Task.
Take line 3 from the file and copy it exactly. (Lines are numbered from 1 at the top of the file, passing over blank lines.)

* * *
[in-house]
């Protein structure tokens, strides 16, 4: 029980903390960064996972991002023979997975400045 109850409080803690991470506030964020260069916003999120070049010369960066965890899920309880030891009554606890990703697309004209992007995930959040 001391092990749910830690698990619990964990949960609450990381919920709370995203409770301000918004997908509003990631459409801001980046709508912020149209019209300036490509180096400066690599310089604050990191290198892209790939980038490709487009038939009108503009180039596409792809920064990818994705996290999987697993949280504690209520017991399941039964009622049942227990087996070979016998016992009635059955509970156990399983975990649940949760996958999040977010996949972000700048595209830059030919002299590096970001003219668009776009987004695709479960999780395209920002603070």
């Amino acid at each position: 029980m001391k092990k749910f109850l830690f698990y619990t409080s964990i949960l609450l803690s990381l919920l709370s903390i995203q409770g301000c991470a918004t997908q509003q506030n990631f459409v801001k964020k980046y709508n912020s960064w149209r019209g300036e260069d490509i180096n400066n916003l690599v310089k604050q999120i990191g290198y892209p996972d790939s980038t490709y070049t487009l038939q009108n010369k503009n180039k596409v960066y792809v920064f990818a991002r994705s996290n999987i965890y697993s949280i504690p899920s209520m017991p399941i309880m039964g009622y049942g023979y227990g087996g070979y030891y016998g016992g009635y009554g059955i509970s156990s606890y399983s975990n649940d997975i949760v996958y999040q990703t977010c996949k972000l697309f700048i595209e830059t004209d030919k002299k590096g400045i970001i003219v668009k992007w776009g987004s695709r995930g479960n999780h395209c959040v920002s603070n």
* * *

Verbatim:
């Amino acid at each position: 029980m001391k092990k749910f109850l830690f698990y619990t409080s964990i949960l609450l803690s990381l919920l709370s903390i995203q409770g301000c991470a918004t997908q509003q506030n990631f459409v801001k964020k980046y709508n912020s960064w149209r019209g300036e260069d490509i180096n400066n916003l690599v310089k604050q999120i990191g290198y892209p996972d790939s980038t490709y070049t487009l038939q009108n010369k503009n180039k596409v960066y792809v920064f990818a991002r994705s996290n999987i965890y697993s949280i504690p899920s209520m017991p399941i309880m039964g009622y049942g023979y227990g087996g070979y030891y016998g016992g009635y009554g059955i509970s156990s606890y399983s975990n649940d997975i949760v996958y999040q990703t977010c996949k972000l697309f700048i595209e830059t004209d030919k002299k590096g400045i970001i003219v668009k992007w776009g987004s695709r995930g479960n999780h395209c959040v920002s603070n």